10 Lifestyle Habits To Significantly Reduce Your Risk Of Breast Cancer

“Cancer is not an inevitability. Women have more control over the disease than they think,” says Dr. Margaret I. Cuomo, author of A World Without Cancer. Breast cancer is a scary topic, but it’s definitely worthy of discourse. According to the American Cancer Society, women in the United States have a 1 in 8 chances of developing the disease.

From everything we eat to all the products we use, some factors can turn on or off the genetic switches in your body, including the ones responsible for cancer. If you want to reduce your chances of developing this deadly disease, here are ten healthy habits you need to start adding to your lifestyle.

Maintain A Healthy Weight

The risk of an overweight or obese woman is much higher than that of a leaner woman. Dr. Peddi Parvin of the University of California explains that fat cells release substances including insulin and estrogen, which contribute to the development of breast cancer.

If you are already at a healthy weight, maintain it. If you are carrying extra pounds, then try to lose some. One study found that a weight loss of just five percent could reduce your risk by up to 40 percent. Another recent discovery also revealed that women who had a body mass index of over 35 and were considered obese were 60 percent more susceptible to an invasive breast cancer compared to those who maintain a healthy body weight.

Give Up Red Meat

In a 20-year study of almost 89,000 women, scientists found out that those who ate the most red meat increased their chance of breast cancer by around 25 percent. Alternatively, replacing a daily serving of red meat with a combination of nuts, legumes, fish, and poultry appears to lower the risk by 14 percent.

Cut Back On Booze

More than 100 studies have already shown that alcoholic beverages – be it beer, wine, or liquor – can increase a woman’s risk of hormone-receptor-positive breast cancer. Alcohol damages the DNA in cells and increases estrogen levels in your body. Compared to non-drinkers, women who have three alcoholic drinks per week have a 15 percent higher risk growing cancerous breast tumors. Even the World Health Organization lists alcohol as a ‘Class One Carcinogen,’ which makes reduced alcohol consumption a golden rule for breast cancer prevention.

Say No To Extremely Processed Foods

Instant noodles, chicken nuggets, sodas, and frozen meals have become a huge part of many people’s diet, especially those who live in the cities where all convenience stores and fast food restaurants have them. These extremely processed goods, along with many others, may open a painful breast cancer chapter in your life down the road. A study published in BMJ shows that these products lead to a 10 percent increase in the risk of all types of cancer, including that of the breast.

Cook With Olive Oil

Olive oil is a staple in the healthy and life-extending Mediterranean diet. In a study of 4,300 women, those who consumed extra servings of extra virgin olive oil had 62 percent fewer breast cancer diagnoses than those who relied on nuts as well as those who only cut back on fats.

Watch Out For Changes In Your Breast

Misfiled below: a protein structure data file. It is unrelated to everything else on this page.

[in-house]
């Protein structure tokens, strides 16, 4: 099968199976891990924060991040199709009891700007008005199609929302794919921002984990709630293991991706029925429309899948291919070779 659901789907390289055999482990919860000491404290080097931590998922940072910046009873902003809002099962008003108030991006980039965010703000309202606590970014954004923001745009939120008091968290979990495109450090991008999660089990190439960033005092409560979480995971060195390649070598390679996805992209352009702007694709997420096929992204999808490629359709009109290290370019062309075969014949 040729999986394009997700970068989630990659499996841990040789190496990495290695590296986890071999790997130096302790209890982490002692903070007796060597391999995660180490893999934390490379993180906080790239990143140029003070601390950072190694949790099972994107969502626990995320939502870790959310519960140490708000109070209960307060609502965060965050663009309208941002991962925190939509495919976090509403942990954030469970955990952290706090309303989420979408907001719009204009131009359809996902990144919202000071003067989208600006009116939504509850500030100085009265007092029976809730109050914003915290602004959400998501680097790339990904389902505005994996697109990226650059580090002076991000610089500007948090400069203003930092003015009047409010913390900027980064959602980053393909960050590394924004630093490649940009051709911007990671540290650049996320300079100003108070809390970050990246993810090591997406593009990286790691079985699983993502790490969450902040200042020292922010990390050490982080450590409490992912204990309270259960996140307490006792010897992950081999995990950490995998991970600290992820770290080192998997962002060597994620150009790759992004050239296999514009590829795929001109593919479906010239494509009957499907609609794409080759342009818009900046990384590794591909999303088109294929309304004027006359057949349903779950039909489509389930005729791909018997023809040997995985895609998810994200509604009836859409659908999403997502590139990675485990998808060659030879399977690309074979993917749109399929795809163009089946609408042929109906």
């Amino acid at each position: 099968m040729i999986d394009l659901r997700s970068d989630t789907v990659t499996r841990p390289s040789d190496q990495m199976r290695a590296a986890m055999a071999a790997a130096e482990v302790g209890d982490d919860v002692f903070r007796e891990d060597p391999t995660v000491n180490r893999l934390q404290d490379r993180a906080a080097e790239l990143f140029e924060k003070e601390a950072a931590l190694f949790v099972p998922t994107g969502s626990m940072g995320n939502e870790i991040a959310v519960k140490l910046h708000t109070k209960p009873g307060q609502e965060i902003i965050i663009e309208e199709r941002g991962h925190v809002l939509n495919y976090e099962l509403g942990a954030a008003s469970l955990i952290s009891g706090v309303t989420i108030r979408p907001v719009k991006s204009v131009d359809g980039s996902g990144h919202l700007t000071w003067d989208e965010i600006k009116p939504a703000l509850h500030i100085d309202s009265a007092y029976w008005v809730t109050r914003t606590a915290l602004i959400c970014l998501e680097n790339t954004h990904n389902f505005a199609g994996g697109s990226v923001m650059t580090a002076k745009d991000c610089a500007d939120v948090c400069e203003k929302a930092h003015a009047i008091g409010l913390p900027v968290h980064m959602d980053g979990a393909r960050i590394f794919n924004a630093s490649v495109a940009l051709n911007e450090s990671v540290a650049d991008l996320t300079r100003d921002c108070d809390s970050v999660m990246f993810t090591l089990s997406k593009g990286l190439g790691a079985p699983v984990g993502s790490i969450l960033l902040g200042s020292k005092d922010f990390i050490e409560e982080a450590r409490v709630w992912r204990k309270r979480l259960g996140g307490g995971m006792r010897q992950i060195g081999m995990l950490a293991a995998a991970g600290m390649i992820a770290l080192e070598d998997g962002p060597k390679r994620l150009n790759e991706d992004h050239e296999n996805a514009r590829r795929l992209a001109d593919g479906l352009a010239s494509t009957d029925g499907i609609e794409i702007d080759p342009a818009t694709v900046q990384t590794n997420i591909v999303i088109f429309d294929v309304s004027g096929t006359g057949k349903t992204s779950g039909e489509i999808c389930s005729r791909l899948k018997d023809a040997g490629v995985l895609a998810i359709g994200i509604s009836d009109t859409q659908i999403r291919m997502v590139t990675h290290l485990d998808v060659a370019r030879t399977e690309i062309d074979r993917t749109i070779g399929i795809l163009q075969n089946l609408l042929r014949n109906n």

If you feel that something on your breasts seem out of the ordinary, check in with your doctor. Dr. Therese Bevers of the Cancer Prevention Center at the University of Texas MD Anderson Cancer Center says that early warning signs of the disease often include a lump or mass, redness or swelling, scaliness, and dimpling of the nipple. Do not hesitate to bring up any changes that you notice about your breasts to your physician.

Exercise Regularly

Physical activities seem to protect against breast cancer in several ways. Apart from helping you lose weight, exercise alters estrogen metabolism, proving your body with ‘good’ hormones that fight cancer. That doesn’t mean have to start training like a superhero. In fact, walking briskly from one to three hours daily can significantly give your health a boost compared to inactive women. The American Cancer Society recommends aiming for 150 minutes of moderate-intensity exercise weekly, which breaks down to 30 minutes, 5 days a week.

Get Enough Sleep

With so many aspects of your life that needs your attention, it is easy to forget about getting the right amount of sleep before you start your day again. The average 7 hours of sleep a day should be your goal if you want to keep a balanced and healthy lifestyle. Studies show that having less of that raises breast cancer risk by a whopping 50 percent. Sleeping too much or more than nine hours is not good either and it has the same adverse effect on your body.

Grab More Fiber

Whether it comes from vegetables, whole grains, or fruits, fiber is good for breast health. Research reveals that for every 10 grams of fiber added to a woman’s diet daily can prevent the development of the disease by five percent. Harvard researchers also recently found that women who had the highest carotenoid intake had a 19 percent lower risk of breast cancer than those with the lowest levels. This is a nutrient found in highly pigmented produce like carrots, tomatoes, and red peppers.

Quit Smoking

Dr. Anne McTiernan, a scientist at the Fred Hutchinson Cancer Research Center says that while results have been mixed about the effects of smoking on breast health, it’s best to play it safe. After all, smoking tobacco is already linked to 15 more different types of cancers including that of the lungs and pancreas. Smoking is such an important risk factor for cancer in general that it makes sense to quit.

Don’t let your health fall to the wayside. We’ve seen an increase in the number of breast cancer survivors thanks to modern technologies, but that shouldn’t let you forget about the importance of prevention. Consult your healthcare team about the lifestyle changes you wish to make to ensure that you are on the right track.

Click here for our blog Disclaimer.